RHUL PIR Society
We are the Royal Holloway Politics and International Relations Society, focussing on providing exciting and thought-provoking discourse and discussion around campus. Established in 2004, the society has hosted many key speakers such as Rt. Hon. Phillip Hammond, Baroness Catherine Ashton, George Galloway.
By Thomas Sherlock
As the dust settles from the general election politicians and commentators have been running wild trying to identify what exactly went wrong for Theresa May’s gambit. There have been many pieces written about the reception to the Tories’ manifesto, Labour’s strong campaign and Theresa May’s lacklustre performance, but it seems the media and the Conservative Party have chosen to focus on one particular weakness the election clearly exposed-the Tories have a serious problem with young voters. Continue reading “Can The Tories Win Over Young Voters?”
By Malick Nythern Doucoure
With waves still settling from the recent Tsunami that was the Catalan independence referendum and its aftermath, a show of unity and respect for democratic process and tradition is necessary from both sides. Catalonia is not Spain – it never has been! The region has a distinct language, culture and some would say even a distinct ethnicity to those in Madrid. The Catalan language is derived directly from common Latin, not Castilian Spanish – a frequent misconception used by many to promote a message of unity through a common linguistic heritage.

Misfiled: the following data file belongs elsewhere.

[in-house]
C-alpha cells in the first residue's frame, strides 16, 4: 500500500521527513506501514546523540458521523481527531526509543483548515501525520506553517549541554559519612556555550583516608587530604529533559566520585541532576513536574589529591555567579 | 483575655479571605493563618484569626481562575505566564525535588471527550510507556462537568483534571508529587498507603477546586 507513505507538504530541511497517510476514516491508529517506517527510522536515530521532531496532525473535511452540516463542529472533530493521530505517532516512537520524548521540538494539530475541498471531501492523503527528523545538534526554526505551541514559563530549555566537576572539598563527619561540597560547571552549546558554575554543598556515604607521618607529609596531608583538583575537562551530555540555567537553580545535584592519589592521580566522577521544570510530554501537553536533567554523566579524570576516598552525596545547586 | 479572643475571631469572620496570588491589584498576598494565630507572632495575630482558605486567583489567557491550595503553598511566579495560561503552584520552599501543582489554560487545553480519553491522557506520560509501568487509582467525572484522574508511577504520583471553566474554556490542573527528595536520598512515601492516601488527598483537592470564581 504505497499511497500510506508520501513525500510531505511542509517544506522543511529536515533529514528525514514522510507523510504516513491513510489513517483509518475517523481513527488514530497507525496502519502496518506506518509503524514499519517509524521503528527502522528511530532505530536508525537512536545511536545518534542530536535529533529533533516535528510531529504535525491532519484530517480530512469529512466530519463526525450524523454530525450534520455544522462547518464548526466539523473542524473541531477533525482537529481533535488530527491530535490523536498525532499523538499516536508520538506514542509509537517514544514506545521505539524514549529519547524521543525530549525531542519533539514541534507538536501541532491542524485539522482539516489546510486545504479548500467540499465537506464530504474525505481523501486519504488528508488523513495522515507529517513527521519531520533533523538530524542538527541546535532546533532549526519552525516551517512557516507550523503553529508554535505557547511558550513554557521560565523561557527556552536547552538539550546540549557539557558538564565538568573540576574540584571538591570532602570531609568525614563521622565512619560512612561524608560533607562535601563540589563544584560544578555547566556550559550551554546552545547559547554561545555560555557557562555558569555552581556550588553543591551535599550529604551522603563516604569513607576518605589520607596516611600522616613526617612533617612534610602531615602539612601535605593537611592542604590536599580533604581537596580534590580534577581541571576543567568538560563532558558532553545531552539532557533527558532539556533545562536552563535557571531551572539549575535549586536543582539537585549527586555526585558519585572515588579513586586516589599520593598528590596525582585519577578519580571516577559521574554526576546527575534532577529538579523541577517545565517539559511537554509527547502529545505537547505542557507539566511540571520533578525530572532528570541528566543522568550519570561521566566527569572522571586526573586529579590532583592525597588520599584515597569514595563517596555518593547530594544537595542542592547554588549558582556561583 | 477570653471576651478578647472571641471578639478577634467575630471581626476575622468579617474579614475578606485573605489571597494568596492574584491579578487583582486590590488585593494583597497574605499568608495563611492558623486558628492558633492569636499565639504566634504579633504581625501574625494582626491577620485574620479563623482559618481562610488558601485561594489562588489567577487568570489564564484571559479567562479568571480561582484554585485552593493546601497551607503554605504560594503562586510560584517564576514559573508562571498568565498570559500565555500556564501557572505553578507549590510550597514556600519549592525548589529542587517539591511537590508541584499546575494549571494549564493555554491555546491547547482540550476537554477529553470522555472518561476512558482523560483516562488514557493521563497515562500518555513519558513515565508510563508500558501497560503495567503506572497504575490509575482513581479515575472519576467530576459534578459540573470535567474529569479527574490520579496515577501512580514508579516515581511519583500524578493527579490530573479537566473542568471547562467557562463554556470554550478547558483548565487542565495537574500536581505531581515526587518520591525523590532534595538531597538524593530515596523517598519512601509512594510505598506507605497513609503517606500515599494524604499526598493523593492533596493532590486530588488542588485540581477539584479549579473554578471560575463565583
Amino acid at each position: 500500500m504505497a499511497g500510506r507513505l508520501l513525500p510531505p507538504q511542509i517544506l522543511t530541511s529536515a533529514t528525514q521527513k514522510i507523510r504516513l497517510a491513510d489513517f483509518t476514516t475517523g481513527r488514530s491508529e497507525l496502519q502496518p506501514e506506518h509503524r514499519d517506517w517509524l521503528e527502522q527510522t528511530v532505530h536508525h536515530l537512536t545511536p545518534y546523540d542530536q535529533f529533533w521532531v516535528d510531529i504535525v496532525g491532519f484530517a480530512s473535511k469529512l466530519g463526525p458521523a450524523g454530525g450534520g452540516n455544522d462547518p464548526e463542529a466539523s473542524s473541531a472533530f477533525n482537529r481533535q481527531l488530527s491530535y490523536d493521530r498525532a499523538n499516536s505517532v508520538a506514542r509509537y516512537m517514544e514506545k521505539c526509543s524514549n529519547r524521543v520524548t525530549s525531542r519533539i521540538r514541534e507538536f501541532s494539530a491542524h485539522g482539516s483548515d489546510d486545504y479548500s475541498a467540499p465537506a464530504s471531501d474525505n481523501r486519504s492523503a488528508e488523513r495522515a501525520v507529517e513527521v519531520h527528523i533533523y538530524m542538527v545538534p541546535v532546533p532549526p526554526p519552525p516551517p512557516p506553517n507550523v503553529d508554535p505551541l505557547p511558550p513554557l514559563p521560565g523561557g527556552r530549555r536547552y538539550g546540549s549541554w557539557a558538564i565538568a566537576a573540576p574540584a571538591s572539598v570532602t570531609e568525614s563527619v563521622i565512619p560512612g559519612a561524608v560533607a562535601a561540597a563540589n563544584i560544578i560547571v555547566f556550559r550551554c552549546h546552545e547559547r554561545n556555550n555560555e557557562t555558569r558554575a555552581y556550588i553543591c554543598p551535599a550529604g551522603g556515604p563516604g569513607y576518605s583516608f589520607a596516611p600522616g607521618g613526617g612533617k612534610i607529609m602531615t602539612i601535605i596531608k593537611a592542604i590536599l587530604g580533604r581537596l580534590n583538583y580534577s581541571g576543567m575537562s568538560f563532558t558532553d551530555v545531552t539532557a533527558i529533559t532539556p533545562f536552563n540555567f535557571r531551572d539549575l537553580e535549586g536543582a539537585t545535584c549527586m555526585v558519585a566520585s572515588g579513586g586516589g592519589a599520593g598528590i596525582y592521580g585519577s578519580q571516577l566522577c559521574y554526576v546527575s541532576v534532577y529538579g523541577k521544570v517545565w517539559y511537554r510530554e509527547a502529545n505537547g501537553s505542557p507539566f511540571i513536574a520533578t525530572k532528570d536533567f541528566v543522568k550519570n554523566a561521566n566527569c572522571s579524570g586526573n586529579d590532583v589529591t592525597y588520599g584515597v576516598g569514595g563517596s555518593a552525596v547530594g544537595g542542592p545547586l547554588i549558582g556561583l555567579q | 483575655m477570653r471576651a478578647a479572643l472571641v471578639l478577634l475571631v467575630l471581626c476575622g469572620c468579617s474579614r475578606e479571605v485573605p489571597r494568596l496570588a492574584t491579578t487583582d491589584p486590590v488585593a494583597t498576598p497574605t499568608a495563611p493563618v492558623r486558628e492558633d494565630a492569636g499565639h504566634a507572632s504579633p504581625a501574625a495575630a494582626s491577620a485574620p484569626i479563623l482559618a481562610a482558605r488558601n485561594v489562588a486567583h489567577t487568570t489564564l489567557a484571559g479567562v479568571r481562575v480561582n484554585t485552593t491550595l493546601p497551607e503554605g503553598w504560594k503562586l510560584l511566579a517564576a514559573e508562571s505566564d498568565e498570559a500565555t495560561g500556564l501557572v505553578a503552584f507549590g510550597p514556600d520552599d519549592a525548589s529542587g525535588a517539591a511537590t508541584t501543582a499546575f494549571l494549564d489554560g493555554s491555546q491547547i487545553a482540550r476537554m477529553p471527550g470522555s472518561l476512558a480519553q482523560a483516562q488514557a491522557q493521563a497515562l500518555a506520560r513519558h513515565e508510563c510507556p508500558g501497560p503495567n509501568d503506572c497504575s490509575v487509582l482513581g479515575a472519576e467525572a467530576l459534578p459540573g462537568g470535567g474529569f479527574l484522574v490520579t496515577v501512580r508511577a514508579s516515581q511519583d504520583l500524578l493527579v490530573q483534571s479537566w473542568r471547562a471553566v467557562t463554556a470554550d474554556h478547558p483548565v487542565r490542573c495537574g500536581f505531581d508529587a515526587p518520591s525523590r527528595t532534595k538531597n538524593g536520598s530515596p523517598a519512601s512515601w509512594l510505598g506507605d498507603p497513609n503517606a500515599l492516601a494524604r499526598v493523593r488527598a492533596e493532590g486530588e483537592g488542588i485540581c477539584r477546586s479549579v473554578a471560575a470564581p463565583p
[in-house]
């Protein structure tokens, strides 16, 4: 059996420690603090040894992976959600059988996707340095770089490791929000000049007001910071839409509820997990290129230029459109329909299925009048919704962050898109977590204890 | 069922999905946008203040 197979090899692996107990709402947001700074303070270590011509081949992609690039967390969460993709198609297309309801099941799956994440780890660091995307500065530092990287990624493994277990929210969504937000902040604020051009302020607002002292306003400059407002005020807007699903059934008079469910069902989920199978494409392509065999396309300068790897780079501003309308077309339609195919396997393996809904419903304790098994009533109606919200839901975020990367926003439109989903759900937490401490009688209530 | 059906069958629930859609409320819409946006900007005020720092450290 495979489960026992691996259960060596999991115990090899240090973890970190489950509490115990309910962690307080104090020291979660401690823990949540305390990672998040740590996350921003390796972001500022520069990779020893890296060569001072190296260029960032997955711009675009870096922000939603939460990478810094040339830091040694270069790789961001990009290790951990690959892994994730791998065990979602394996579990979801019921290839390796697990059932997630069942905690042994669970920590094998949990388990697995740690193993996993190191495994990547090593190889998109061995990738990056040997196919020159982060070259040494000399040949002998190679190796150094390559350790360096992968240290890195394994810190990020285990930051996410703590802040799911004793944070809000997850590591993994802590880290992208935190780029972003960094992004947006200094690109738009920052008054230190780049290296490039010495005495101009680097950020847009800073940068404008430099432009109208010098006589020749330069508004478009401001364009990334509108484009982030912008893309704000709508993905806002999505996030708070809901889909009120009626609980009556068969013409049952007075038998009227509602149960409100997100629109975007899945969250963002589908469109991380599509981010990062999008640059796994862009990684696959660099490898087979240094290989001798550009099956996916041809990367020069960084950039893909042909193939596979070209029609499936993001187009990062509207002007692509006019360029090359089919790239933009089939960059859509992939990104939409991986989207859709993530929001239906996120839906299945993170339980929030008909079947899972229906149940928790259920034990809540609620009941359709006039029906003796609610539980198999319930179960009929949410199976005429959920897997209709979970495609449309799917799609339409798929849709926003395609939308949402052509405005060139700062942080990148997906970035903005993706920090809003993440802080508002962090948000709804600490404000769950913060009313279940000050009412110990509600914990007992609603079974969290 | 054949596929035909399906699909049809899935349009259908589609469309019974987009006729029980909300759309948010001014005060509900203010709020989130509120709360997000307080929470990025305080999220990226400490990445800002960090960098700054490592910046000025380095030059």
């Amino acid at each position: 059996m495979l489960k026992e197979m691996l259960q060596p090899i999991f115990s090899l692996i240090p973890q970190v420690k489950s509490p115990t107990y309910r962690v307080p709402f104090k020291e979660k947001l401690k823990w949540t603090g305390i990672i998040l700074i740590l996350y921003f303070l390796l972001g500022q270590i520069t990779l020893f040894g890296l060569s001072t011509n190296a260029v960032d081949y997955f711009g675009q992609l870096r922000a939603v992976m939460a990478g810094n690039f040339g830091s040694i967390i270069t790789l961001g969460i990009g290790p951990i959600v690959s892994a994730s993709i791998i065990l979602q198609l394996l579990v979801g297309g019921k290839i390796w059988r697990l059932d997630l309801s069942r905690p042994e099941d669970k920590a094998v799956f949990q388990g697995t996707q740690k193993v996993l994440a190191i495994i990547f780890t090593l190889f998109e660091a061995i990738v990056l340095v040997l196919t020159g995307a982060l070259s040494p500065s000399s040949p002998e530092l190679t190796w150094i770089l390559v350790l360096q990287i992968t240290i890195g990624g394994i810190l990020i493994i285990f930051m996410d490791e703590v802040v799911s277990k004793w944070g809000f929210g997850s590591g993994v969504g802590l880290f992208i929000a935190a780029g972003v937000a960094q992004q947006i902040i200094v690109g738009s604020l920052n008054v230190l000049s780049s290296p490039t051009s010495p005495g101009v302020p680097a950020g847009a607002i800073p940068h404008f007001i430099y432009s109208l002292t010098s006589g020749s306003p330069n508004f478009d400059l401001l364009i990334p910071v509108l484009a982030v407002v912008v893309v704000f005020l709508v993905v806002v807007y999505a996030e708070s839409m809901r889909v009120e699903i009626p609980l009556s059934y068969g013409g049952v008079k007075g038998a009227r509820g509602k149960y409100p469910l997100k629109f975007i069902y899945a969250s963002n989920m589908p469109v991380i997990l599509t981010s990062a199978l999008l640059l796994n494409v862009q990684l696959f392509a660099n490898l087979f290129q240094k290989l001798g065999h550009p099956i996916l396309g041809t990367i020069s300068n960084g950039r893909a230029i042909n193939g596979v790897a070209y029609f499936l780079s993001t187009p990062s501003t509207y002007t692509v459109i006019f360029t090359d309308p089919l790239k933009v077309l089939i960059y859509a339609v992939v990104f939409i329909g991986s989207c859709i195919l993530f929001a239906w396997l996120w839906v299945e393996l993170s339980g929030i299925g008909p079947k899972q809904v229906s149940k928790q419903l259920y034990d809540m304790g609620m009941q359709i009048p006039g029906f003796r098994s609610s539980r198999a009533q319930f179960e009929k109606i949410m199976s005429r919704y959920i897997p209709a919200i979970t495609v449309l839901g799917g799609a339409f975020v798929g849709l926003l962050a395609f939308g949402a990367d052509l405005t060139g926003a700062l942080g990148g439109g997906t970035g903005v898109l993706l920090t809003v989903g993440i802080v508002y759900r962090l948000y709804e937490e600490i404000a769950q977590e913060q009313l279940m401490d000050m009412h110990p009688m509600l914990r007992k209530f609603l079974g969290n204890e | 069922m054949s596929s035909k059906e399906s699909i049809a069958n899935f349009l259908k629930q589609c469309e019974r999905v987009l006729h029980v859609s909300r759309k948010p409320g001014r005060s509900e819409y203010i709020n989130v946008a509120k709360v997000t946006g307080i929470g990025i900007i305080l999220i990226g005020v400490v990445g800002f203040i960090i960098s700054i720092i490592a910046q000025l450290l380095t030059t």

Continue reading “Catalonia – Why both sides are wrong.”
By Rob Cooke-Johnston
So it’s finally the big day to head down to your polling station and exercise your democratic right! Will this election be as people predicted when it was first announced, or will things not be quite as they seemed? As the polls begin to come out and we start to get a general idea of the votes, we’ll discuss and maybe even predict what we think will happen. So stick around for the rest of the evening for more updates!
Continue reading “Despatch Box on #GE2017”
By Vladimir Ivlev
“The ultimate difference between a truly radical emancipatory politics and populist politics is that the former is active, it imposes and enforces its vision, while populism is fundamentally re-active, the result of a reaction to a disturbing intruder.” – Slavoj Žižek, “First As Tragedy, Then As Farce” (2008)
With the collapse of the Soviet Union, the overreaching Soviet social and political structure was replaced with swift liberalization of the markets and a bright promise of democracy. Yet, ironically, the Soviet structures of corruption and authoritarianism remained, giving the elite free reign over the new national civil and economic playgrounds. Two countries, Ukraine and Egypt, both having history in socialist policy, revolted against corruption at more or less concurrently. Continue reading “Comparing ‘populist’ revolutions: Ukraine and Egypt”